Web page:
Vermont Gov. Peter Shumlin (D) this week signed into a law a measure requiring labels on all genetically modified foods produced or sold within the state. The law goes into effect July 1. Meanwhile, U.S. Sen. Pat Roberts (R-Kansas) recently introduced legislation that would pre-empt state action, such as Vermont’s, and require the U.S. Secretary of Agriculture to establish a national voluntary labeling standard for GMO foods.
The following statements from public policy experts at The Heartland Institute – a free-market think tank – may be used for attribution. For more comments, refer to the contact information below. To book a Heartland guest on your program, please contact Director of Communications Jim Lakely at [email protected] and 312/377-4000.
“Mandatory GMO labeling is intended to scare folks from one of the greatest developments in human nutrition in our history. The movement is cleverly financed by the organic food industry and the usual culprits who do not want to advance civilization. Opponents of GMOs ignore the proof of the efficacy of genetic modification, as well as the fact it has not caused a single human illness. Meanwhile, tainted organic food has created numerous illnesses – such as the situation in Chipotle, and many other cases in recent decades.
“The public has enough real threats to be concerned about. It is time to take GMOs off that list.”
“A national law preempting mandatory GMO labeling by states is warranted and certainly constitutionally sound. This rightly falls under the Constitution’s Commerce Clause because GMO foods are produced in various states and bought, shipped, and sold across state borders. Studies have repeatedly shown GMO foods and medicines to be as safe as or safer than their non-GMO counterparts, including those labeled organic.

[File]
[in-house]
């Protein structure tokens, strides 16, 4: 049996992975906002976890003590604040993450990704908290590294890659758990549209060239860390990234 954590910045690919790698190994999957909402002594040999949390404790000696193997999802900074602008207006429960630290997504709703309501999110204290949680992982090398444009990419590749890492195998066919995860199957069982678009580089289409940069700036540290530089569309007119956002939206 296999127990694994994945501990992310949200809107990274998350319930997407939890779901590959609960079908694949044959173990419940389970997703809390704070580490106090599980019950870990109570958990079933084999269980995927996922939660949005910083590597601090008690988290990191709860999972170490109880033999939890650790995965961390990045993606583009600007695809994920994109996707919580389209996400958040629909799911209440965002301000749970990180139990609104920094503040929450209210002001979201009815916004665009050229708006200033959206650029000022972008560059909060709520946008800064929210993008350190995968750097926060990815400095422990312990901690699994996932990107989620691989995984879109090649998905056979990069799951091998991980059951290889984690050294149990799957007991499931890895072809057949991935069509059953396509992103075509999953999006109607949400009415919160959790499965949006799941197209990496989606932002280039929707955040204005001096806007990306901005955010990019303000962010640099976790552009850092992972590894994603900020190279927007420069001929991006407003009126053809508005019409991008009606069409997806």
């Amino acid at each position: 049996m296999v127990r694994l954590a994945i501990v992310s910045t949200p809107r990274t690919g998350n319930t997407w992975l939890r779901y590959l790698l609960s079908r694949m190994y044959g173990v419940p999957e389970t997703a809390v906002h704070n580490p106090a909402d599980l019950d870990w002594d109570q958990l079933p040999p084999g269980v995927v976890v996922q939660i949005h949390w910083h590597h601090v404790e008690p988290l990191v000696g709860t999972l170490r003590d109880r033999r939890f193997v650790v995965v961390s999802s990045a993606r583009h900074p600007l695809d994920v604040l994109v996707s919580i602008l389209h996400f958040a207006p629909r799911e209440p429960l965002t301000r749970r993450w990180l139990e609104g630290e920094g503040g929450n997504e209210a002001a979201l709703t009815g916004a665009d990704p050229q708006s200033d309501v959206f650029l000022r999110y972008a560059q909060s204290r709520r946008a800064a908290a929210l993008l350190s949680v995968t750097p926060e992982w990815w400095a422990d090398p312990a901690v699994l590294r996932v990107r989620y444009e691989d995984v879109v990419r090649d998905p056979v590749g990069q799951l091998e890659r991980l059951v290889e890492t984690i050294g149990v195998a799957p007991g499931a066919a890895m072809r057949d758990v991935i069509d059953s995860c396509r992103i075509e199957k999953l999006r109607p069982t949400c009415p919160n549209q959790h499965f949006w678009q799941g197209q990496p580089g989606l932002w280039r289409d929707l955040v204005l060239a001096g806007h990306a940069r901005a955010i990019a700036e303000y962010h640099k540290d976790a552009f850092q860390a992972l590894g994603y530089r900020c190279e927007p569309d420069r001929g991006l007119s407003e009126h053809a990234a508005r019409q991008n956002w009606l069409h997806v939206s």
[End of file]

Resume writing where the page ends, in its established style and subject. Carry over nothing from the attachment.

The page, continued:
“My one concern is that federal GMO legislation must not become a vehicle to expand the FDA’s or any other agency’s reach over GMOs, which are already the most thoroughly tested foods in the supermarket. Adding another agency with oversight power for the introduction of new GMO foods would simply delay approval and open up a new avenue for political interference with innovation in the food industry. It would also slow the development of healthy, environmentally superior foods.”
The Heartland Institute is a 32-year-old national nonprofit organization headquartered in Arlington Heights, Illinois. Its mission is to discover, develop, and promote free-market solutions to social and economic problems. For more information, visit our Web site or call 312/377-4000.